Topic: Gasification of biosolids – does it remove PFAS?
Johanna Johnson has a Bachelor of Science majoring in Chemistry and Microbiology from Griffith University and a Master of Integrated Water Management from the University of Queensland. She specialises in innovative projects such as the Loganholme Wastewater Treatment Plant Biosolids Gasification Facility.
Dr Anithadevi Kenday Sivaram
Research Associate, Global Centre for Environmental Remediation, University of Newcastle, Australia
Topic: Ecotoxicology of PFAS
Anithadevi received her PhD in environmental remediation and public health from the University of South Australia in 2014. She is currently working as a research associate in the Australian Research Council PFAS project on “Remediation of PFAS in current and legacy biosolids application sites”. Her research interests include: plant uptake and accumulation of PFAS in crops; phytoremediation of polycyclic aromatic hydrocarbons; plant photosystems and root exudates in the remediation of organic contaminants; and molecular toxicology of organic pollutants to aquatic invertebrates, earthworms and plants.
Dr Anthony Umeh
Research Associate, Global Centre for Environmental Remediation, University of Newcastle, Australia
Topic: PFOS sorption in soils and the prediction of associated sorption coefficients by machine learning
Anthony completed his PhD in environmental remediation at the University of Newcastle in 2019. He has been working on the bioaccessibility and bioavailability of polycyclic aromatic hydrocarbons (PAHs) in soils since 2013, following his MSc at Lancaster University, UK. His PhD research investigated the potential risks to human and ecological health from exposure to highly sequestered PAHs in long-term contaminated soils using solvent extractions, in-vitro bioaccessibility assays that simulate the human gastrointestinal system, and earthworm bioassays. Anthony’s postdoctoral research focuses on understanding the fate and transport of PFAS in soils, as well as developing innovative remediation techniques for PFAS-contaminated soils and wastewater. His recent paper in Environmental Science & Technology presents the first application of machine learning for the prediction of PFOS sorption in a wide range of well-characterised tropical and temperate soils.
Dr Timothy Coggan
Lab Manager/ PFAS Specialist, ADE Consulting Group, Melbourne, Australia
Topic: Airborne PFAS – where is the risk and do we have the tools to measure and manage it?
Timothy is part of a dedicated team of scientists providing analysis of environmental contaminants at ADE Consulting Group’s Sydney Laboratory Services – Melbourne Branch. After completing a PhD on the development and application of PFAS analytical techniques in environmental matrices, he commenced as Lab Manager at ADE. His research and industry training has provided the core to drive the lab in an R&D direction, growing the analytical capabilities of the company’s multiple labs while simultaneously increasing sample throughput at the Melbourne laboratory. His team are working with a range of stakeholders on innovative and exciting new projects, which they are keen to share with the broader scientific community.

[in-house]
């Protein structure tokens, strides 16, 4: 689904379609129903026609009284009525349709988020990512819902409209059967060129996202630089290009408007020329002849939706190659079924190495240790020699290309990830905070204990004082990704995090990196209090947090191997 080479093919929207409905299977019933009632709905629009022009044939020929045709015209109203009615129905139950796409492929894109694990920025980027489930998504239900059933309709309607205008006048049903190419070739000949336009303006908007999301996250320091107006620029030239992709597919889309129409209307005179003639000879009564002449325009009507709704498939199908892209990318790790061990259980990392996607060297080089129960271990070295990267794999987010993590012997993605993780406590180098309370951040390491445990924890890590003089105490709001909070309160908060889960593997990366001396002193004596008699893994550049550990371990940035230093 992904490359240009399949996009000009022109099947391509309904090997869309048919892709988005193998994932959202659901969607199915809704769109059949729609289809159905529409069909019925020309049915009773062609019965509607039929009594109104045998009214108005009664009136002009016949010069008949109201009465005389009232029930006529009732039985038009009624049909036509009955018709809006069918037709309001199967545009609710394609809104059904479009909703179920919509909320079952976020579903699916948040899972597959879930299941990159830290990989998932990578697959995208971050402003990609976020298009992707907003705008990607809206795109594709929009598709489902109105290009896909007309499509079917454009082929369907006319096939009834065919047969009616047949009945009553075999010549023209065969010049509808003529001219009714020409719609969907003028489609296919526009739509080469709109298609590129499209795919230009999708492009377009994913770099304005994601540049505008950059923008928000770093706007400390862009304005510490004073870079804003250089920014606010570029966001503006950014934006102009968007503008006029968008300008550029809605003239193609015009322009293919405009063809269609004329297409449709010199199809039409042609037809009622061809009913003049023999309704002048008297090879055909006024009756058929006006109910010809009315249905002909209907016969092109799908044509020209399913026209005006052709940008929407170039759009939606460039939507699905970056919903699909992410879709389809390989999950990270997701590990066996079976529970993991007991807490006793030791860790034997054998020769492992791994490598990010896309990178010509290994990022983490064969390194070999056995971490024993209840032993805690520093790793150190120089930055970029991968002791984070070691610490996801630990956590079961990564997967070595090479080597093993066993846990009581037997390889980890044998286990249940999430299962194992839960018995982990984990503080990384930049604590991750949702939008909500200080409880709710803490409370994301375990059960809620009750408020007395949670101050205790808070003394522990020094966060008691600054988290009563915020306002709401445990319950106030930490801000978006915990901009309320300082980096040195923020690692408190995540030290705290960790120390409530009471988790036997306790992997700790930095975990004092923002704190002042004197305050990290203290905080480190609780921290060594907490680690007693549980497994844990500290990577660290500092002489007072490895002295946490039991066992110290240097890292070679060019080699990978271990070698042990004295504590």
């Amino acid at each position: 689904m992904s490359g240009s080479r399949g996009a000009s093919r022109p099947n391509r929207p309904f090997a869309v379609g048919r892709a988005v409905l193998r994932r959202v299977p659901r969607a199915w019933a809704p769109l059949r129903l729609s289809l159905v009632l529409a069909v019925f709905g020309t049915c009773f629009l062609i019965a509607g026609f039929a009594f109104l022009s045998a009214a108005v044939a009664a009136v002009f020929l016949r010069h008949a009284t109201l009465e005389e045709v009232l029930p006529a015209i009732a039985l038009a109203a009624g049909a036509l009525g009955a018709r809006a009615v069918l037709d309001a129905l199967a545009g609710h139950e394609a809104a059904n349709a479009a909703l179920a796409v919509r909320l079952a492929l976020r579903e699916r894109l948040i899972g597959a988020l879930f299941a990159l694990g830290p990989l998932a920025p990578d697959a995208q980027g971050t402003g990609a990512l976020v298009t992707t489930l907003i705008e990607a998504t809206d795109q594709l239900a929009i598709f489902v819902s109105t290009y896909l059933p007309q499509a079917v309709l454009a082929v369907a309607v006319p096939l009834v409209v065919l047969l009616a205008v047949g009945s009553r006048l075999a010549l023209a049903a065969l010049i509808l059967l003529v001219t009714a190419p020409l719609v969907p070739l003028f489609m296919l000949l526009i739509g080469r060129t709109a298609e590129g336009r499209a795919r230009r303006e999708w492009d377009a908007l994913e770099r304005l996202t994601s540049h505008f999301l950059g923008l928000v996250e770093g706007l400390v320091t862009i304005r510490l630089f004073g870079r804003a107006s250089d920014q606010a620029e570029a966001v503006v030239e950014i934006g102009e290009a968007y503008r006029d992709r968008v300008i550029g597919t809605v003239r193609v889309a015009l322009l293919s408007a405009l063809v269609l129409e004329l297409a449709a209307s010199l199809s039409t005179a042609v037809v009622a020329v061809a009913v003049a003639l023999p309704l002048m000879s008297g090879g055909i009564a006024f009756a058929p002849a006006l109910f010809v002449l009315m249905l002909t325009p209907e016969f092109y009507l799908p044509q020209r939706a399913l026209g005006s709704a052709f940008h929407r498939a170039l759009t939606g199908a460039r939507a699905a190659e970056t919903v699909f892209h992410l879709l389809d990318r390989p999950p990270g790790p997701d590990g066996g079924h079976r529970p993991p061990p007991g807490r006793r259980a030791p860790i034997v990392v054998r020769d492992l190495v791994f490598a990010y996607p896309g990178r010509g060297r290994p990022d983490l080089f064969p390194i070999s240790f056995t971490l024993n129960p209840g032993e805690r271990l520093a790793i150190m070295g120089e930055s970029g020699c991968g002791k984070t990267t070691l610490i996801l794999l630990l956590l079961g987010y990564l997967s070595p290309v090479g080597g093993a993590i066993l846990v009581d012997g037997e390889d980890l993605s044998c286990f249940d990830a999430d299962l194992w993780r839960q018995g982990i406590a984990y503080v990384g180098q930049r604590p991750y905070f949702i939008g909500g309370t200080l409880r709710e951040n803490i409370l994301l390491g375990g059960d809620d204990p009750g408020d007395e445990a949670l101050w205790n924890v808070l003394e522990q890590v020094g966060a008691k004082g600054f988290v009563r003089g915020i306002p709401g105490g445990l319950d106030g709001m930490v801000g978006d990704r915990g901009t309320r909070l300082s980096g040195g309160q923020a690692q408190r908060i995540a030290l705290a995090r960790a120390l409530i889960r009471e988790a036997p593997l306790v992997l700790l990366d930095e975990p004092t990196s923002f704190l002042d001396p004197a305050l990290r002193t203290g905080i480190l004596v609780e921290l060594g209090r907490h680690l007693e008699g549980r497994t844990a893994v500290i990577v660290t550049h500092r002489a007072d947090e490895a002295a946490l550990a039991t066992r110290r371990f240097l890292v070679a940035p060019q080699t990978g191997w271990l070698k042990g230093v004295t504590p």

Global Centre for Environmental Remediation, University of Newcastle, Australia
Topic: PFAS in market vegetables – a survey of 53 vegetable samples from Sydney and Newcastle
Siyuan is a final-year student of the Master of Environmental Risk Assessment and Remediation Program. Siyuan’s project is investigating potential health impacts as a result of dietary exposure to PFAS in the general food supply, with a particular focus on vegetables, in the Sydney and Newcastle regions. Siyuan developed and evaluated a practical method for processing, extracting and quantifying samples, considering potential matrix effects from various vegetables, with a view to further improvement and validation. This method can be used for ongoing monitoring of PFAS in the general food supply or quantification of PFAS concentrations in samples known to be contaminated with PFAS.
NSW Environment Manager, ADE Consulting Group, Sydney, Australia
Topic: 5 ASLP – is this the right tool for characterising PFAS risk in-situ and in waste materials?
Andrew is the lead for ADE’s environment business in NSW. He has 25 years’ experience in regulation, policy, emergency management, pollution incidents and site contamination, with extensive recent experience with PFAS. His roles have included being a regulator of contaminated land, funding the clean-up of derelict sites, developing policy and preventative approaches for contamination, managing high-profile remediation projects, leading the NSW EPA in incident and emergency response, and guiding the Department of Defence in investigating and managing PFAS contamination.
Professor Satyandra K Gupta
Smith International Professorship in Mechanical Engineering and Professor of Aerospace and Mechanical Engineering and Computer Science, University of Southern California, USA
Topic: Robots for ensuring human safety during disinfection and clean-up operations